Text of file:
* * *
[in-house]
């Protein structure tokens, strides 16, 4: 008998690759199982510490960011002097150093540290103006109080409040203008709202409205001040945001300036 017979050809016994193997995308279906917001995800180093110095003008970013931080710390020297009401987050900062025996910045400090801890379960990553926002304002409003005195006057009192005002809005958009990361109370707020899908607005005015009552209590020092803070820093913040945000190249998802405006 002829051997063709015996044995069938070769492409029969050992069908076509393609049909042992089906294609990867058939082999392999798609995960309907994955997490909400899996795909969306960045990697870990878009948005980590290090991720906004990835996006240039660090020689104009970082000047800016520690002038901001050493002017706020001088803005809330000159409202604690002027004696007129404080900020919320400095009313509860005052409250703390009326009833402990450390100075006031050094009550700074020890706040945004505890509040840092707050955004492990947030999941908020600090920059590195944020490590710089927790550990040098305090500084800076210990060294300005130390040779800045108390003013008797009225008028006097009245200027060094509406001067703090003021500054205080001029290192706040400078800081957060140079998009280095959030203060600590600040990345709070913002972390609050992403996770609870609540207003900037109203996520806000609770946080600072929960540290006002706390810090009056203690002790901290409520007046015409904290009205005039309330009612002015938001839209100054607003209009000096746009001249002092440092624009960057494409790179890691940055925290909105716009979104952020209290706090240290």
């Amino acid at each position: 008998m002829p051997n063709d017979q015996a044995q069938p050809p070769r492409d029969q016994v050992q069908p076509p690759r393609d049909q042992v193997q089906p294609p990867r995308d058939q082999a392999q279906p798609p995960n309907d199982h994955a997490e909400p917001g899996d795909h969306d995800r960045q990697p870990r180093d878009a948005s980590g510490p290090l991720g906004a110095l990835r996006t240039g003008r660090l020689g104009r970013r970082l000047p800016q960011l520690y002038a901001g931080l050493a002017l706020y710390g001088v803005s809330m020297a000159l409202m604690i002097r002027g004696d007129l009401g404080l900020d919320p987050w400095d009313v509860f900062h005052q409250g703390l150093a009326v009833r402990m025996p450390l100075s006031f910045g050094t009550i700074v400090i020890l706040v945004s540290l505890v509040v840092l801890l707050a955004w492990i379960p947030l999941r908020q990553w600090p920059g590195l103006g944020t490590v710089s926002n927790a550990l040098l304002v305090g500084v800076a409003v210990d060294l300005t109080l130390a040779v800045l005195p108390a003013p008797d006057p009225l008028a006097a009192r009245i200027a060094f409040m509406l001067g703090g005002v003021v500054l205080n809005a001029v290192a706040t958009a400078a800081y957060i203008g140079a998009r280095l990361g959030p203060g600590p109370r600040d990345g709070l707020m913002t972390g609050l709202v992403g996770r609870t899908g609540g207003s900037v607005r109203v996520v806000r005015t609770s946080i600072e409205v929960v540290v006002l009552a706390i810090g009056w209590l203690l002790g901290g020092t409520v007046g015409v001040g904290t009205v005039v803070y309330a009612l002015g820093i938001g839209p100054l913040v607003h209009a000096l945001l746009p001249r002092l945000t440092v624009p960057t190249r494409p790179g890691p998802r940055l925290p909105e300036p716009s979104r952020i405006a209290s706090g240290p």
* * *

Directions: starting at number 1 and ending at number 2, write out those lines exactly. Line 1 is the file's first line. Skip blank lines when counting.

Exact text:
[in-house]
């Protein structure tokens, strides 16, 4: 008998690759199982510490960011002097150093540290103006109080409040203008709202409205001040945001300036 017979050809016994193997995308279906917001995800180093110095003008970013931080710390020297009401987050900062025996910045400090801890379960990553926002304002409003005195006057009192005002809005958009990361109370707020899908607005005015009552209590020092803070820093913040945000190249998802405006 002829051997063709015996044995069938070769492409029969050992069908076509393609049909042992089906294609990867058939082999392999798609995960309907994955997490909400899996795909969306960045990697870990878009948005980590290090991720906004990835996006240039660090020689104009970082000047800016520690002038901001050493002017706020001088803005809330000159409202604690002027004696007129404080900020919320400095009313509860005052409250703390009326009833402990450390100075006031050094009550700074020890706040945004505890509040840092707050955004492990947030999941908020600090920059590195944020490590710089927790550990040098305090500084800076210990060294300005130390040779800045108390003013008797009225008028006097009245200027060094509406001067703090003021500054205080001029290192706040400078800081957060140079998009280095959030203060600590600040990345709070913002972390609050992403996770609870609540207003900037109203996520806000609770946080600072929960540290006002706390810090009056203690002790901290409520007046015409904290009205005039309330009612002015938001839209100054607003209009000096746009001249002092440092624009960057494409790179890691940055925290909105716009979104952020209290706090240290």